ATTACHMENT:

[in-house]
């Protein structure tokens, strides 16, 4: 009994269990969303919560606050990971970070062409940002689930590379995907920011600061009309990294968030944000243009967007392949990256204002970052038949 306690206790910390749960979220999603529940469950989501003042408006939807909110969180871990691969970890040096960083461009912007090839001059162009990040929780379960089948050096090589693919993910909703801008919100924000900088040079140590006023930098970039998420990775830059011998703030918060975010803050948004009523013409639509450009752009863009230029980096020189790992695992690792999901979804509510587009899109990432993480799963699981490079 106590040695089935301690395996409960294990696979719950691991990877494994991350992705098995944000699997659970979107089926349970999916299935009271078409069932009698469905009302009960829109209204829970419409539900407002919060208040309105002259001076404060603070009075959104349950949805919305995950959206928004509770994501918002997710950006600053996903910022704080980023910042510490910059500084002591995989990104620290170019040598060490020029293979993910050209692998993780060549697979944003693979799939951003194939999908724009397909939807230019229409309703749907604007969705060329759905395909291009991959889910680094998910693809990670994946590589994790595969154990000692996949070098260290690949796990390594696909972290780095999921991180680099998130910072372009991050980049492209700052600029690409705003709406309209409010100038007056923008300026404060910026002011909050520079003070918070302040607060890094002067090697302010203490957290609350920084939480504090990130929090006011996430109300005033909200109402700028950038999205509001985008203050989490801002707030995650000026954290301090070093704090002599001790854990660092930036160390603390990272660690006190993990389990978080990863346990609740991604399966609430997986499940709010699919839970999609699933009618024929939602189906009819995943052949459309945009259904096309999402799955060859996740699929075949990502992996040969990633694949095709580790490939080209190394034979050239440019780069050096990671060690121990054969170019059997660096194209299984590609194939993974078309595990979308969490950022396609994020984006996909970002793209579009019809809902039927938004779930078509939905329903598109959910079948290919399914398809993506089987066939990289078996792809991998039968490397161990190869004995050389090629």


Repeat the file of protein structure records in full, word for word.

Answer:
[in-house]
């Protein structure tokens, strides 16, 4: 009994269990969303919560606050990971970070062409940002689930590379995907920011600061009309990294968030944000243009967007392949990256204002970052038949 306690206790910390749960979220999603529940469950989501003042408006939807909110969180871990691969970890040096960083461009912007090839001059162009990040929780379960089948050096090589693919993910909703801008919100924000900088040079140590006023930098970039998420990775830059011998703030918060975010803050948004009523013409639509450009752009863009230029980096020189790992695992690792999901979804509510587009899109990432993480799963699981490079 106590040695089935301690395996409960294990696979719950691991990877494994991350992705098995944000699997659970979107089926349970999916299935009271078409069932009698469905009302009960829109209204829970419409539900407002919060208040309105002259001076404060603070009075959104349950949805919305995950959206928004509770994501918002997710950006600053996903910022704080980023910042510490910059500084002591995989990104620290170019040598060490020029293979993910050209692998993780060549697979944003693979799939951003194939999908724009397909939807230019229409309703749907604007969705060329759905395909291009991959889910680094998910693809990670994946590589994790595969154990000692996949070098260290690949796990390594696909972290780095999921991180680099998130910072372009991050980049492209700052600029690409705003709406309209409010100038007056923008300026404060910026002011909050520079003070918070302040607060890094002067090697302010203490957290609350920084939480504090990130929090006011996430109300005033909200109402700028950038999205509001985008203050989490801002707030995650000026954290301090070093704090002599001790854990660092930036160390603390990272660690006190993990389990978080990863346990609740991604399966609430997986499940709010699919839970999609699933009618024929939602189906009819995943052949459309945009259904096309999402799955060859996740699929075949990502992996040969990633694949095709580790490939080209190394034979050239440019780069050096990671060690121990054969170019059997660096194209299984590609194939993974078309595990979308969490950022396609994020984006996909970002793209579009019809809902039927938004779930078509939905329903598109959910079948290919399914398809993506089987066939990289078996792809991998039968490397161990190869004995050389090629």